Sir Peter Lampl, chairman of the Education Endowment Foundation, added: “Smarter marking could save valuable teachers’ time while improving standards. This can make a real difference to how pupils learn and to teachers’ workload.”

Dr Victoria Elliott, lead author of the report and Associate Professor at the Department of Education, University of Oxford, said:

“The key thing is to make sure that time spent marking is not time wasted: we do need to know more about what works, but it's clear that unless pupils understand and engage with written feedback, it can't make a difference to them, and grades can distract from that. “

Notes to editors

  1. The Education Endowment Foundation is a charity set up in 2011 by The Sutton Trust, as lead charity in partnership with Impetus Trust (now part of Impetus–The Private Equity Foundation), with a £125m founding grant from the Department for Education. It is dedicated to breaking the link between family income and educational achievement. Since its launch the EEF has awarded £75.4 million to 127 projects working with over 750,000 pupils in over 7,500 schools across England.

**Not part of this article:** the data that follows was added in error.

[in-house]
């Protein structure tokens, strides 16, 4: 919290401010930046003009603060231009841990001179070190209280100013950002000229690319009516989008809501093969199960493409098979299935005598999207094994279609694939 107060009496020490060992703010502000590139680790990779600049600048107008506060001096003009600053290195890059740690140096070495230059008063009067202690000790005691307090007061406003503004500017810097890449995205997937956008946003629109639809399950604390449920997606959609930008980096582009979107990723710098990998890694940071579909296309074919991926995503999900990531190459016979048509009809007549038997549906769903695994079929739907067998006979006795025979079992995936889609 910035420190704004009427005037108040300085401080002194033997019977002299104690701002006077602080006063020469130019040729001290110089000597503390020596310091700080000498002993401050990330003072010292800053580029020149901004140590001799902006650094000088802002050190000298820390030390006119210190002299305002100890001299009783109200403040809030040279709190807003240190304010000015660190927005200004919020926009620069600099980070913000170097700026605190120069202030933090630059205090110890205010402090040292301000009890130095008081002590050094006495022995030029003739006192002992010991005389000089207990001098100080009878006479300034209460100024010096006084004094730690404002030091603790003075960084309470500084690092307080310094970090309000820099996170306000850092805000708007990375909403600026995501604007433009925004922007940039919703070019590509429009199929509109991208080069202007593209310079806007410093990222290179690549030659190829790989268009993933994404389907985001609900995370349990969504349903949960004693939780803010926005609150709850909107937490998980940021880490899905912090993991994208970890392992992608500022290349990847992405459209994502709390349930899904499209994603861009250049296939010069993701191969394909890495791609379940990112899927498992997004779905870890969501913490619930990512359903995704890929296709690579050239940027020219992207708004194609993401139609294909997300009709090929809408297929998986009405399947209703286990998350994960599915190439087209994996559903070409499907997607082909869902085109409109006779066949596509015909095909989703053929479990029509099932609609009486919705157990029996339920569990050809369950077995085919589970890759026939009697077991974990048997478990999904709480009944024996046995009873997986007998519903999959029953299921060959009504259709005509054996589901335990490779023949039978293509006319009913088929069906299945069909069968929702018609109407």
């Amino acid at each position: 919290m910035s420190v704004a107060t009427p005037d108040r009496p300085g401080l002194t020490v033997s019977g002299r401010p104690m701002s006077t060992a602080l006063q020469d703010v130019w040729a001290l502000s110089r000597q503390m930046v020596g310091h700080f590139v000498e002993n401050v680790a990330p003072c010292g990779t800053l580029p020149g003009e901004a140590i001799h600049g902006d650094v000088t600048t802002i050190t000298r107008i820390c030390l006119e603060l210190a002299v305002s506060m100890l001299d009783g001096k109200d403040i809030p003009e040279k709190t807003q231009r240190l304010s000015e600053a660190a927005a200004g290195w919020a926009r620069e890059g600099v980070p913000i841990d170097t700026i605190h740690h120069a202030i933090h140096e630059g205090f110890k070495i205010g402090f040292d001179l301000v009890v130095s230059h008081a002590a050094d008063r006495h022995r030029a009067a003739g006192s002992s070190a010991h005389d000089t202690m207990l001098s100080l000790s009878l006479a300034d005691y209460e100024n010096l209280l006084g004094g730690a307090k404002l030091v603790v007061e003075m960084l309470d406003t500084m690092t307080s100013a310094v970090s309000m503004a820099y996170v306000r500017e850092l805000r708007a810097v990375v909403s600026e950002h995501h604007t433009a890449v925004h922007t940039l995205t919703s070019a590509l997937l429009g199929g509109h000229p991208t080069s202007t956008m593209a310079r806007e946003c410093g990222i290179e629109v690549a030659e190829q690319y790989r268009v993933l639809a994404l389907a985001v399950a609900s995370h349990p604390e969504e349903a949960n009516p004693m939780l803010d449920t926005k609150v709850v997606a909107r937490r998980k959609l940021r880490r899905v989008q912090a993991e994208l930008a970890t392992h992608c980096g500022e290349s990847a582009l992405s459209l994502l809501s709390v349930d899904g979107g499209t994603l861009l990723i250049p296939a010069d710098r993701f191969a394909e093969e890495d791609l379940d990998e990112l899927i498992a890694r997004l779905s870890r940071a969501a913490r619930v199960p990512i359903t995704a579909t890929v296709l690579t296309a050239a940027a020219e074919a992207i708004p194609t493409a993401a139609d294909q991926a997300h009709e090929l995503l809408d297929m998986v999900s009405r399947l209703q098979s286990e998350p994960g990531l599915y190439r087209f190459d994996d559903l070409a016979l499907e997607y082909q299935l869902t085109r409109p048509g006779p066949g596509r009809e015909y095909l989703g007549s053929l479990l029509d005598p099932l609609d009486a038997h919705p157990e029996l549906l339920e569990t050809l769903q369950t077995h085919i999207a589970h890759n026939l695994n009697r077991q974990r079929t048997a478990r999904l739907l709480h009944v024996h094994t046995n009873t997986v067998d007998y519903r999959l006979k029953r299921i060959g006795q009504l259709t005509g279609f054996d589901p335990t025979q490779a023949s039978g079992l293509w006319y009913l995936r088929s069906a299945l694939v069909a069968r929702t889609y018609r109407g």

2. A Marked Improvement? was authored by a team from the Department for Education, University of Oxford (Victoria Elliott, Jo-Anne Baird, Therese N. Hopfenbeck, Jenni Ingram, Natalie Usher and Mae Zantout) and James Richardson and Robbie Coleman of the Education Endowment Foundation.
  3. The Teaching and Learning Toolkit is an accessible summary of educational research developed by the EEF in collaboration with the Sutton Trust and a team of academics at Durham University led by Professor Steve Higgins. The expanded Toolkit covers 34 topics and summarises research from over 10,000 studies. The Toolkit is a live resource which is regularly updated.
  4. The Department for Education’s Teacher Workload survey, published in 2014, found that in primary schools, classroom teachers spent an average of around 9.7 hours a week assessing and marking pupils’ work. In secondary schools, classroom teachers spent 9.4 hours on this activity, and in academy schools it was 8.7 hours.
  5. The Independent Teacher Workload Group report on eliminating unnecessary workload around marking was published in March 2016.
  6. The National Foundation for Educational Research (NFER) surveyed a representative sample of 1,382 teachers in 1,012 schools in the maintained sector in November 2015, for their Teacher Voice Omnibus survey. 51% of the respondents were teaching in primary schools and 49% were teaching in secondary schools.

[1] Department for Education, Teacher Workload Survey, February 2014